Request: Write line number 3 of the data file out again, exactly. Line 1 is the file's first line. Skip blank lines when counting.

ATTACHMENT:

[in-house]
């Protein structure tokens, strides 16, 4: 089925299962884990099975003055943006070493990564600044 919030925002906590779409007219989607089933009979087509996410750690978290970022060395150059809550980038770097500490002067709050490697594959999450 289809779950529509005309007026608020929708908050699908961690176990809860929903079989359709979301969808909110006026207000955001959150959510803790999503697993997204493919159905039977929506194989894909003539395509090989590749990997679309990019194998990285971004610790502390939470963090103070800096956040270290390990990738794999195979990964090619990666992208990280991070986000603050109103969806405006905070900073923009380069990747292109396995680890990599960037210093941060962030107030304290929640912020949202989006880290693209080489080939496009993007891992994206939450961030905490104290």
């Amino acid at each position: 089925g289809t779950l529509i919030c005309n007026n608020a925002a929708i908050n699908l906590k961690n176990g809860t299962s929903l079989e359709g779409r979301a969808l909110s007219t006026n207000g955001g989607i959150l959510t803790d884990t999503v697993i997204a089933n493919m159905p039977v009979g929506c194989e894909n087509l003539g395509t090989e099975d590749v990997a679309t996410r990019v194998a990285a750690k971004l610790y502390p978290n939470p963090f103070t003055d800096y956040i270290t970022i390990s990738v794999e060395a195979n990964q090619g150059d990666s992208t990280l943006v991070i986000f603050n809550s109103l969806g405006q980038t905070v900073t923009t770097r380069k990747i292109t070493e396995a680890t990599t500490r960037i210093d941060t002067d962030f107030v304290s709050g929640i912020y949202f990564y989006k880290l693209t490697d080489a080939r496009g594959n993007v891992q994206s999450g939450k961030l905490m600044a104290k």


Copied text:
């Amino acid at each position: 089925g289809t779950l529509i919030c005309n007026n608020a925002a929708i908050n699908l906590k961690n176990g809860t299962s929903l079989e359709g779409r979301a969808l909110s007219t006026n207000g955001g989607i959150l959510t803790d884990t999503v697993i997204a089933n493919m159905p039977v009979g929506c194989e894909n087509l003539g395509t090989e099975d590749v990997a679309t996410r990019v194998a990285a750690k971004l610790y502390p978290n939470p963090f103070t003055d800096y956040i270290t970022i390990s990738v794999e060395a195979n990964q090619g150059d990666s992208t990280l943006v991070i986000f603050n809550s109103l969806g405006q980038t905070v900073t923009t770097r380069k990747i292109t070493e396995a680890t990599t500490r960037i210093d941060t002067d962030f107030v304290s709050g929640i912020y949202f990564y989006k880290l693209t490697d080489a080939r496009g594959n993007v891992q994206s999450g939450k961030l905490m600044a104290k």